The Jews arrested for making bomb threats to Jewish Community Centers (JCC) have been operating for over two years, have made over 1,000 such calls to the U.S., Canada, Australia, and New Zealand—and were only arrested after the FBI went to Israel and demanded that the Jewish ethnostate’s authorities take action.
The Times of Israel reported that the Jews had “delivered the threats over a period of two years” and were “believed to have been behind at least two threats to Delta Airlines, resulting in the grounding of planes already in the air.”
Furthermore, Israeli police only arrested the suspects “after US President Donald Trump sent a team of 12 FBI agents to Israel in recent weeks,” the paper quoted Haaretz as saying.
“Although the investigation has been ongoing for the past two years, the breakthrough that led to the Thursday arrests of the teen and his father was only reached after FBI investigators arrived in Israel several weeks ago,” Haaretz reported, citing police sources.
“The report did not specify what the FBI agents managed to do that their local counterparts could not,” the paper added—as if anyone observing the situation could not tell.
While the youth had apparently been making bomb threats for over two years, the urgency in apprehending him increased following a spate of threats to Jewish community centers in the U.S.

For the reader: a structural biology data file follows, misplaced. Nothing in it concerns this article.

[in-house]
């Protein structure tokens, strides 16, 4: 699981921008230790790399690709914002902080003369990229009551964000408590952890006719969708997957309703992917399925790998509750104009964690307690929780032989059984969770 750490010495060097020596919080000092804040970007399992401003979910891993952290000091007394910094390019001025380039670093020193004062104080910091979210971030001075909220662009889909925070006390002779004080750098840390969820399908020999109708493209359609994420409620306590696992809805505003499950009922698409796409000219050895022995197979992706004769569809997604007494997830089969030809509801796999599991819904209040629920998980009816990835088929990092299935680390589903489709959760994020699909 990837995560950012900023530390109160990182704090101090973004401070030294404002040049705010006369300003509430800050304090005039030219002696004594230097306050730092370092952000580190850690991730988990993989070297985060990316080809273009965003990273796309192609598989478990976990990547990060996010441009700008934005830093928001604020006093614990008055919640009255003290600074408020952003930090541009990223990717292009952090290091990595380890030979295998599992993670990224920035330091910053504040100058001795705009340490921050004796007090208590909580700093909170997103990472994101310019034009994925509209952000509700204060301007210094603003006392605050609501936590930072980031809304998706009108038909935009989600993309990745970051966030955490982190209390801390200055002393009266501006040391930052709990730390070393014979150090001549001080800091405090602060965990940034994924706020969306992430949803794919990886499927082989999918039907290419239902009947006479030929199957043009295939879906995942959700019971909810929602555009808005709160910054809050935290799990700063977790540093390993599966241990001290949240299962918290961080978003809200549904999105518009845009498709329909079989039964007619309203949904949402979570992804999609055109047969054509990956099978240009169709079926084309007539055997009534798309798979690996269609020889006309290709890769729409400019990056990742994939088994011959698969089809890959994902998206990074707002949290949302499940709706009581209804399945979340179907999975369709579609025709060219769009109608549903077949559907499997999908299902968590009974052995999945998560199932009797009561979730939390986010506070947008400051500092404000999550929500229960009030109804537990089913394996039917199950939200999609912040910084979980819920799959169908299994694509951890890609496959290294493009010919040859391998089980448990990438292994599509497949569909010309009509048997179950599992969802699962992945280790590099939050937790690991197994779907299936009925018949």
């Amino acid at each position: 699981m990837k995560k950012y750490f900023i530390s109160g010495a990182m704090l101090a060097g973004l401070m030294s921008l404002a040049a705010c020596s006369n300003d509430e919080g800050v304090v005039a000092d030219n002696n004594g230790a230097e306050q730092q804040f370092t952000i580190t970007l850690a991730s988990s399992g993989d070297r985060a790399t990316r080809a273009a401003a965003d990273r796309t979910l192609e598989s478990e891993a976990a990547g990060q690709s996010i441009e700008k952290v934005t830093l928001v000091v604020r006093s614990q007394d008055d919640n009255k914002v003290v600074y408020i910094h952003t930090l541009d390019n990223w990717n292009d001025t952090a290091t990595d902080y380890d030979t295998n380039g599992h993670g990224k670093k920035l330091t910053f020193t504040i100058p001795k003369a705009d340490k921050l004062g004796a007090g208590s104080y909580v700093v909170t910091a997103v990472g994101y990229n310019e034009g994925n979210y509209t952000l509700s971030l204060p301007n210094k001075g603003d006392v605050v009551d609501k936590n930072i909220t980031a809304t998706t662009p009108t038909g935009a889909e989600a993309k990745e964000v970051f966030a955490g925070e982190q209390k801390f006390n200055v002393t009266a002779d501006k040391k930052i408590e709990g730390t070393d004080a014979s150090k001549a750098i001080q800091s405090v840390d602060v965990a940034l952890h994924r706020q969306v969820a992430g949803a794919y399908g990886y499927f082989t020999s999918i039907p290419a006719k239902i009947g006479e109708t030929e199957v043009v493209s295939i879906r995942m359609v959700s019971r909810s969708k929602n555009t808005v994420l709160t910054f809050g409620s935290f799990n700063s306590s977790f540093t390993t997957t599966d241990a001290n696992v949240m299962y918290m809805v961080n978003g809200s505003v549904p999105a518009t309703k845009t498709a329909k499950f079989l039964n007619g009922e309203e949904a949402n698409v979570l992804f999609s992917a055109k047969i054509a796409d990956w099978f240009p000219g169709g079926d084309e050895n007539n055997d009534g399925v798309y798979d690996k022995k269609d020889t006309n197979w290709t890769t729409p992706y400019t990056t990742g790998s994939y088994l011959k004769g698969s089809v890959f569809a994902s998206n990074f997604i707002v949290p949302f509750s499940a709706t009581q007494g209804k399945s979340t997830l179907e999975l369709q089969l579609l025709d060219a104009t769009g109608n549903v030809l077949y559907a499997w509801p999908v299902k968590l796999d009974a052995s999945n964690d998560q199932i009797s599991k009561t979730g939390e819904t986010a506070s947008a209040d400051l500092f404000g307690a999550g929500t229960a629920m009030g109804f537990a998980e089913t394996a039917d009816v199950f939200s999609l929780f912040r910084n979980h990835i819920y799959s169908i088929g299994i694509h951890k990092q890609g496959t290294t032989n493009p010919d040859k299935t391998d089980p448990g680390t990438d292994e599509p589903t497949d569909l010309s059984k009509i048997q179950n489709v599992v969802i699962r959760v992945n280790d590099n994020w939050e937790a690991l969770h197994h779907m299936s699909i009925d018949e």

Police sources told Haaretz that that was in part because the suspect would monitor media reports after he’d call in a threat—to gauge the scale of its impact. If he noticed that it was receiving considerable media attention, he would continue making threats in that same location.
Several of the JCCs and Jewish organizations received multiple threats. However, police believe that the number of bomb threats he phoned in was much greater than was known to the public, as many went unreported.
In yet another indication of the sophistication of the campaign, the Times of Israel said that the Israeli police have failed to break into the computers which were seized at the threat-makers’ house.
Police “are also working to gather information from the teen’s father, who remains in custody on suspicion that he knew what his son was doing. The dad, a computer expert himself, was likely to have recognized the high-level equipment in his son’s room, yet did not report the matter to authorities,” the paper said, adding that the “suspect’s mother is also expected to be interrogated in the coming days.”